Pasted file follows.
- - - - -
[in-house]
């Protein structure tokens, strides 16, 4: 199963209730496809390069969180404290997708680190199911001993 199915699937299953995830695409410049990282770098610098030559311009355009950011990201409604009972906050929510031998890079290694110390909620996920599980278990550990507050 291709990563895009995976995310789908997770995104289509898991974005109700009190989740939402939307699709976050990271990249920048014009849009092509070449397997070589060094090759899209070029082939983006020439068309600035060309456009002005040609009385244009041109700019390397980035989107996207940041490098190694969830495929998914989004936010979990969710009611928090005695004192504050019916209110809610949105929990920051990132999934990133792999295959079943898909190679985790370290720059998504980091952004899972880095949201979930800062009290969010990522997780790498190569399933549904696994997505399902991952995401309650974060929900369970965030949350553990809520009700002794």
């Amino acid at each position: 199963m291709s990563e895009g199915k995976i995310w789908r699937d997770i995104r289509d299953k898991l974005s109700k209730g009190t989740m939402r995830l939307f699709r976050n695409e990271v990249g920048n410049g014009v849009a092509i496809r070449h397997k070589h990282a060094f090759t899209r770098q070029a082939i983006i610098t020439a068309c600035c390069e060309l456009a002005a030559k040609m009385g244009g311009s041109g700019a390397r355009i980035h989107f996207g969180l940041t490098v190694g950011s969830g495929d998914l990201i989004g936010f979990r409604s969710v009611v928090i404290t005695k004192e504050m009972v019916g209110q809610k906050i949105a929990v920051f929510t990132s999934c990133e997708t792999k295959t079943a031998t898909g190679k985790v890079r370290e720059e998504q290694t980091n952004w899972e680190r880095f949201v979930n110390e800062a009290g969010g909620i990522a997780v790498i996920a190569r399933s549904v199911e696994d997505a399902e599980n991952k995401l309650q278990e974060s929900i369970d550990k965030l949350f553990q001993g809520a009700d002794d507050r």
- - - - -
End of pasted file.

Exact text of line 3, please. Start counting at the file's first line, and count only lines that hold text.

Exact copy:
């Amino acid at each position: 199963m291709s990563e895009g199915k995976i995310w789908r699937d997770i995104r289509d299953k898991l974005s109700k209730g009190t989740m939402r995830l939307f699709r976050n695409e990271v990249g920048n410049g014009v849009a092509i496809r070449h397997k070589h990282a060094f090759t899209r770098q070029a082939i983006i610098t020439a068309c600035c390069e060309l456009a002005a030559k040609m009385g244009g311009s041109g700019a390397r355009i980035h989107f996207g969180l940041t490098v190694g950011s969830g495929d998914l990201i989004g936010f979990r409604s969710v009611v928090i404290t005695k004192e504050m009972v019916g209110q809610k906050i949105a929990v920051f929510t990132s999934c990133e997708t792999k295959t079943a031998t898909g190679k985790v890079r370290e720059e998504q290694t980091n952004w899972e680190r880095f949201v979930n110390e800062a009290g969010g909620i990522a997780v790498i996920a190569r399933s549904v199911e696994d997505a399902e599980n991952k995401l309650q278990e974060s929900i369970d550990k965030l949350f553990q001993g809520a009700d002794d507050r």